Tonight, the Edmonton Oilers will embark on a three game road trip in California that will define their season. It starts in San Jose against the Sharks, then shifts to Southern California on Friday and Sunday for dates with the Ducks and Kings respectively.
For the Oilers, now 9-10-1, this stretch of games represents a major crossroads for not just this season, but for the organization’s future. Three regulation losses and we very likely will be talking about another lost season in Northern Alberta before the holiday season begins.
Three regulation victories? The pressure on this club will be calmed in a major way, and the jobs of Todd McLellan and Peter Chiarelli will be safe for another day.
After losing six out of seven, the Oil head to the coast beaten and battered. Luckily for them, all three California teams have failed to meet expectations to an extent so far this season.
Failure To Launch:
An 8-2-1 stretch had the Oilers siting pretty, and for a brief time they were first place in the Pacific Division in late October. Since then? The Oilers have won just once, defeating Montreal last Thursday night. They’ve lost six of their last seven and have been flat out beaten up in all six of those losses.
This past weekend was the tipping point for a lot of people, myself included. After a strong first 40 minutes in Calgary, the Oil folded like a cheap suit in the third and dropped a 4-2 decision to the Flames. Sunday night? After working to a 2-1 lead, the Oilers got shelled by a Golden Knights team that really wasn’t playing very well, falling 6-3.
There are a multitude of reasons why the Oilers are where they are. The roster reasons have been talked about quite a bit, Edmonton doesn’t have a single top-six natural winger on their roster. They don’t have a single defender capable of moving the puck consistently and they don’t have a number one goaltender on the roster either.
The coaching issues are well documented as well. Todd McLellan simply doesn’t adjust in-game, and when he does like in Calgary on Saturday night, he is 100% incapable of feeling the flow of the game and adjusting again when the situation changes. The system is broken, and four years into McLellan’s tenure the team still looks lost most nights.
The Oilers’ current failure does not fall just on the players, the coach or the GM. This roster simply is not good enough, and that falls on management. That said, this roster also isn’t a 75-80 point roster and is underachieving, which falls on the coach and the players. Edmonton’s putrid stretch has them falling out of the playoff race, and there is plenty of blame to go around.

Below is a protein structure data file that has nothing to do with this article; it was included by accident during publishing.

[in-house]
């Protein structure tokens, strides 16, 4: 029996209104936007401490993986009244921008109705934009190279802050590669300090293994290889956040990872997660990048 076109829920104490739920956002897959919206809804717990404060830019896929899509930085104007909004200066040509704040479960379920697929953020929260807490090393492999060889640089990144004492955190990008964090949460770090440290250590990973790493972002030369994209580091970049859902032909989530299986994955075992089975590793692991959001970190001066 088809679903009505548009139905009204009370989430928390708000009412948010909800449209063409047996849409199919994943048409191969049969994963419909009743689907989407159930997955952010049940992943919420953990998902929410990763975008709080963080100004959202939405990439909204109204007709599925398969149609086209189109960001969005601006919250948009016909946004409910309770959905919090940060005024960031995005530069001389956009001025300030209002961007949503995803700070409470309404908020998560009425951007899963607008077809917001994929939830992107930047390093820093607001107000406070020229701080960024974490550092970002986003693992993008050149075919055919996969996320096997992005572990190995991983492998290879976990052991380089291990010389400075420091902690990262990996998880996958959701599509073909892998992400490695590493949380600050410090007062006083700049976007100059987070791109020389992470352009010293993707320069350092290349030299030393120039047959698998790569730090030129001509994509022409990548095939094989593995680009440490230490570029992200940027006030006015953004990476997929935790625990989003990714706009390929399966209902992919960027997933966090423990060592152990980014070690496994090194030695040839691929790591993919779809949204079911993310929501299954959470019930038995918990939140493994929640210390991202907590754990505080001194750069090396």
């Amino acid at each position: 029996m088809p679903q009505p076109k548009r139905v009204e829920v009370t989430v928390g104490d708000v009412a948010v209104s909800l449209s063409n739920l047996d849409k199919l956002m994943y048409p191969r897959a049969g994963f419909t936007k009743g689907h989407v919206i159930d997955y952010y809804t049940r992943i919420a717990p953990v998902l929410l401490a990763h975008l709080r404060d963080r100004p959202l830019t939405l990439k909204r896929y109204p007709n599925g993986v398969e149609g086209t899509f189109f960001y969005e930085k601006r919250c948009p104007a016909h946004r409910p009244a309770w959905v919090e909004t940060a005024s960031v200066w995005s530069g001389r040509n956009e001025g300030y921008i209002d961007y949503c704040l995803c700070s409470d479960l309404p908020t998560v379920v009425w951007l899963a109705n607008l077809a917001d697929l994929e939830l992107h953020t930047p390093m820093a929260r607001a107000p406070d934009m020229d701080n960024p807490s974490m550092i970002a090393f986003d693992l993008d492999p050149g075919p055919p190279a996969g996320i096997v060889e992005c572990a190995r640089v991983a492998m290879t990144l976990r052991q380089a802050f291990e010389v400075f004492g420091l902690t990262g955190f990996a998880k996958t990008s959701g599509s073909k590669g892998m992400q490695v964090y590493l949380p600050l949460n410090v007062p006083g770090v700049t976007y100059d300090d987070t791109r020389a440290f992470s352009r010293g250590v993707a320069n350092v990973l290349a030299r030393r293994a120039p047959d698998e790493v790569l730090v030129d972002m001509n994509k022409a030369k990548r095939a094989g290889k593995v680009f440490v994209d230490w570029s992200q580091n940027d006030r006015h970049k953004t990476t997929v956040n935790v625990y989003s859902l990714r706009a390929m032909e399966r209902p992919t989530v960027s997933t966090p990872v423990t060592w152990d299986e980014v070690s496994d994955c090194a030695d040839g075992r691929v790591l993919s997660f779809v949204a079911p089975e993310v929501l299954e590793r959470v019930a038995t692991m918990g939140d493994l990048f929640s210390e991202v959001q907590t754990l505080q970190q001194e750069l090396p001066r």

The Road Ahead:
The Oilers absolutely have to go 2-1-0 or better on this trip. A winless or one win trip very likely loses McLellan his job. Stating 1-4-0 or 0-5-0 in the division, for a team that prides itself and makes sure everyone knows about its success in the division, is killer.
Not only would starting that poorly inside the division be a further embarrassment for an organization used to them, it would also put the Oilers far enough out of the playoff race where we could begin to talk about this season as another lost winter. That should, although it likely won’t, prompt full changes at the management and coaching levels.
The Sharks aren’t playing at the level most expected them to, but are still thriving in a weak Pacific Division. Don’t be mistaken, however, they aren’t clicking on all cylinders and can be beaten. The Kings and the Ducks? Both of those teams have had horrid starts to the season, and in my opinion are both worse teams that the Oilers right now. Those are two very winnable games.
What is happening in Edmonton right now simply is not good enough, and quite frankly it is not acceptable. Connor McDavid is the best player in the world and is playing in his fourth NHL season. The team around him is worse than it was his rookie year, and they are poised to miss the playoffs for the third time in four years. Nothing about that is acceptable.
This three game road trip could determine which direction this club takes. A good trip will likely buy both coach and GM enough leash to survive the season, with their fates being determined by if Edmonton makes the postseason or not. A disastrous trip? One or both likely is not here in eight days when the Oilers return home to host Dallas.
TSN’s Darren Dreger said it best on Monday’s Insider Trading segment, saying that the temperature in Edmonton is “White hot” and that it is “Not as simple as firing the coach.”
Dreger made sure to also ask “Is it on the coach or on management?” while also adding that this three game trip will be “significant”.
We are going to find out a lot more about the direction of this organization in the next week, with the coming three games being massive.